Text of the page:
5 Things You Can Do To Get Over A Bad Grade

When I think of exam season, I think of long nights, lots of takeaways, severe back pain, and constant confusion. Some lock themselves in the library halls while others spend all day in their rooms. Even those that slacked behind all year suddenly open their books and scramble together the few sheets of notes they’ve got. Why? Because nobody likes failing an exam.

Yet it happens, even to the best of us. At some point or another you will likely experience failure. Maybe you didn’t study enough, ran out of time, or simply missed the topic of an essay. Either way, you are not happy about the mark you received. What now?

1. Take time off to digest the news.

‘Time heals all wounds’ is probably one of the most popular quotes of our time. And though time won’t change the grade you got, it’s what you need to move past the initial disappointment. Spend a day away from your computer, vent to a friend, go on an adventure or shed a few tears. Whatever feels best to you at that moment. 

2. Be honest about your effort.

Once you feel that you have dealt with the (sometimes overwhelming) flood of emotion, it’s time to assess the situation from a more rational point of view. To do that, one of the best questions to ask yourself is: “How much effort did I really put into this?”. I know, I know. At first, you might go: “of course I gave it my all”. But think about it for a second. Did you make preparing for this exam your priority? How often did you watch another episode of your favorite series, pressed snooze, or had a drink too much instead of revising? This is not to say that you didn’t try hard, but it may help you identify areas to improve upon. Ideally, your mark reflects the amount of work you put into your studies. Of course, that’s not always the case. But you might realize that there were times, at which you could have put in just a teeny-tiny bit more work.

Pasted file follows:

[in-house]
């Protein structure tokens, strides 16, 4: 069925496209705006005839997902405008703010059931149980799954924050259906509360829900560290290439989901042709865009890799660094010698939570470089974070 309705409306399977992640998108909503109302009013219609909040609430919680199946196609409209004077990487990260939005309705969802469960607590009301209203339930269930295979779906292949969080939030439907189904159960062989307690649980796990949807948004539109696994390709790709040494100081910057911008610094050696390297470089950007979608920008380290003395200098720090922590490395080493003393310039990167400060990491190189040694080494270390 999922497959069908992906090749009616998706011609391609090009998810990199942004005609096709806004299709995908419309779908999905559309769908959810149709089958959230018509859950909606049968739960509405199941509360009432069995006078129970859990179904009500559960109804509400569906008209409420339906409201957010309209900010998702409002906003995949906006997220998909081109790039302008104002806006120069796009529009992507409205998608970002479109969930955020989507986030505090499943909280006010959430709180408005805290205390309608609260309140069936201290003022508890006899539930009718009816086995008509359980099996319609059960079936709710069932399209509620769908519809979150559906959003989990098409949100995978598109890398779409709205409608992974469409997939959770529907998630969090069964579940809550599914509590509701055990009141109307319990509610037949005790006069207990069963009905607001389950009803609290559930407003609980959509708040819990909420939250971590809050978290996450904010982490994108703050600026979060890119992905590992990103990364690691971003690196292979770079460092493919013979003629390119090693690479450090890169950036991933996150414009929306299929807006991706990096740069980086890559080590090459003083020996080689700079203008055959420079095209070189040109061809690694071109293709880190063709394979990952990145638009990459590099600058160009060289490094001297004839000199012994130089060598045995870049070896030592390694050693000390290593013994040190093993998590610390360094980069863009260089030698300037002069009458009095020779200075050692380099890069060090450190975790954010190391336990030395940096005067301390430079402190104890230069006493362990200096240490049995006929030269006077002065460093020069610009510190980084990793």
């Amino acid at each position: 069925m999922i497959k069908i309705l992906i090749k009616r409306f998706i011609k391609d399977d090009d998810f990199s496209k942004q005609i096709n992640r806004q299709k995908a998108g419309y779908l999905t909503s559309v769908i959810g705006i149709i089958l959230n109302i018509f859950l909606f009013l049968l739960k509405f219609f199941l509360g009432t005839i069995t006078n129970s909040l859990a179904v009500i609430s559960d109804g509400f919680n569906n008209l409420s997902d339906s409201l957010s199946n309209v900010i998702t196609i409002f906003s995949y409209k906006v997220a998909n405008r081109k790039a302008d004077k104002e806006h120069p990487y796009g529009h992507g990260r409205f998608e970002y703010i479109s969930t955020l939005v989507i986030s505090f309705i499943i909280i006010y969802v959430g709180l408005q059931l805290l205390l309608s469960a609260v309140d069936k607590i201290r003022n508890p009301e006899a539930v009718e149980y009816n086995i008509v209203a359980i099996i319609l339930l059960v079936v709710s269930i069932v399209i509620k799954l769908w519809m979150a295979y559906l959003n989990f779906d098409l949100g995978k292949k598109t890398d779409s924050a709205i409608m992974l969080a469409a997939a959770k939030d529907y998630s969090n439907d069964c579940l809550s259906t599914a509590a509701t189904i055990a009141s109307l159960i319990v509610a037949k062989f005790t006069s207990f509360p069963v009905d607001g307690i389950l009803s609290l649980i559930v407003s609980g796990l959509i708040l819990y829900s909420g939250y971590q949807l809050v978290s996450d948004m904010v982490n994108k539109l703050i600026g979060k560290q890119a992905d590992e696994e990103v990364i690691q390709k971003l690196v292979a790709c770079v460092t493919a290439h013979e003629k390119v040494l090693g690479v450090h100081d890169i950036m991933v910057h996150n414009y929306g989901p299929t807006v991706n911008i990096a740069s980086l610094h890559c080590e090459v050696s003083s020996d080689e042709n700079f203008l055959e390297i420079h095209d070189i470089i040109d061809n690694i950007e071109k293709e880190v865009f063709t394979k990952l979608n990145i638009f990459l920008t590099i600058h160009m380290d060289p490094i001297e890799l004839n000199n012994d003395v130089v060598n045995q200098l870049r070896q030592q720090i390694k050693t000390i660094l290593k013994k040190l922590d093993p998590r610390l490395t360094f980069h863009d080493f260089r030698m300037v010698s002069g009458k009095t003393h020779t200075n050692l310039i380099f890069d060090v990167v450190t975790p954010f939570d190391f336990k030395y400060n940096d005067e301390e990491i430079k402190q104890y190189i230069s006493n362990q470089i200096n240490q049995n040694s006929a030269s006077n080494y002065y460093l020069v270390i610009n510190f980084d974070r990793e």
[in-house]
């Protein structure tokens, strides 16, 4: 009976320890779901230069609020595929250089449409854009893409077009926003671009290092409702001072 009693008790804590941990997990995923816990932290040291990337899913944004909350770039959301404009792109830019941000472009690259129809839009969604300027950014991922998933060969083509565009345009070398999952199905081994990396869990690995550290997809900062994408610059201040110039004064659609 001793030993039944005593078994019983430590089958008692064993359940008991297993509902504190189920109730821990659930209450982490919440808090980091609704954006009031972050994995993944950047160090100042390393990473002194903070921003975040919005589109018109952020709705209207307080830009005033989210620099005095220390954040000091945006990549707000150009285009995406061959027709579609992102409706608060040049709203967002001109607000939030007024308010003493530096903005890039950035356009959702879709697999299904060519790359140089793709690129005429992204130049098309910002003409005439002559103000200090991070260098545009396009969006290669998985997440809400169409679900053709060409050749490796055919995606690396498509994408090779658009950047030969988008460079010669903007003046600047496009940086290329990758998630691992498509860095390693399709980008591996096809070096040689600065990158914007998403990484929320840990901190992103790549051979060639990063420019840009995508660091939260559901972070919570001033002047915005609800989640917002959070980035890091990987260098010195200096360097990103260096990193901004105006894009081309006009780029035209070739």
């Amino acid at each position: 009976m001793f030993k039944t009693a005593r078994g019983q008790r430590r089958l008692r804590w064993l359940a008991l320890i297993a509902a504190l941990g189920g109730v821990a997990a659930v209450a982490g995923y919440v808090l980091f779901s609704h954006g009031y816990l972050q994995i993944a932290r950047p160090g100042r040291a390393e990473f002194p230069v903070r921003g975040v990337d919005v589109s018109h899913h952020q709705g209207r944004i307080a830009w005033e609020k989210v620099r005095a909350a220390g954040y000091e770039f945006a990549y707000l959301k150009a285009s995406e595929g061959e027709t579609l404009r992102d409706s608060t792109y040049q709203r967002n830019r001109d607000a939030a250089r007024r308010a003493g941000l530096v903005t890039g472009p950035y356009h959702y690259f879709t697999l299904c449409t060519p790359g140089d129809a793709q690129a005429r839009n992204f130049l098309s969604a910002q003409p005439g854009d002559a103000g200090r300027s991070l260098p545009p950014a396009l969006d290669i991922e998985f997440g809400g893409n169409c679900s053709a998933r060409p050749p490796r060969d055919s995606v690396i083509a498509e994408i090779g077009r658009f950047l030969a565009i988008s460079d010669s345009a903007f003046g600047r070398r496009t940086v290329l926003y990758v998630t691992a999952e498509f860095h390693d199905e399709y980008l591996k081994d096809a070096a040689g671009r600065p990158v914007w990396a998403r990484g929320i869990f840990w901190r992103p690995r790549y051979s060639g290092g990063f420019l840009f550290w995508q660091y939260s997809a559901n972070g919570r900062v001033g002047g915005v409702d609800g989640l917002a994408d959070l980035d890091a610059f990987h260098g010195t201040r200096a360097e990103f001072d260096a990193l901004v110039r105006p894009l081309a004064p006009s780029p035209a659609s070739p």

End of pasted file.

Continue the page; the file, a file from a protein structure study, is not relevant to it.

3. Review your study schedule.

Ever heard of the saying: “work smart, not hard”? The same goes for studying. You might feel like you gave this exam your best shot because you spent the past four weeks going over old lectures, notes, and readings. Sadly, if you didn’t study the right things in the right way, a lot of that time may have been wasted. There is so much information on the internet about different study techniques and schedules. So don’t be afraid to explore them all. Switch it up. See what works best for you. The worst thing you can do is to repeat old study habits and expect better results. Ultimately learning and revising is an individual experience, be introspective and honest about whether or not your techniques are working.

4. Get in touch with your lecturer.

Lecturers are not only there to teach you the content but also to help you succeed in their modules. So don’t be afraid to get in touch with your lecturer. You might be surprised by the number of helpful tips they can give you. The benefit of getting in touch with your lecturer is that:

A – they have seen your exam and the mistakes you made, and 

B – they have seen other students excel and fail their exams for years. If there is just one person that can help you prepare better for the next exam, it’s them.

5. Consider it a learning experience.

Most of the time you will be able to resit the exam you failed. In that case, aim at doing better the second time around by learning from your past mistakes. Now that you have honestly assessed your efforts and reviewed your study schedule, maybe even received advice from a lecturer, implement this new knowledge to design a study schedule that will allow you to succeed. Whilst it is important to implement any knowledge you gained, don’t let the fear of failure stop you from doing well. This is easier said than done, and though I wish I could give you feasible advice on how to do this: I can’t. It really is all about making that mental shift. And remember: A bad grade doesn’t define you.


Active-Class helps students to learn from their past exams by providing teachers with easy-to-use marking features as well as statistics. These can help you compare your performances across different exams and modules as well as see exactly where it was that you lost out. This is just one of the reasons that makes Active-Class an effective learning management system.

Sophie Miszori
Sophie Miszori

Clinical Psychology Student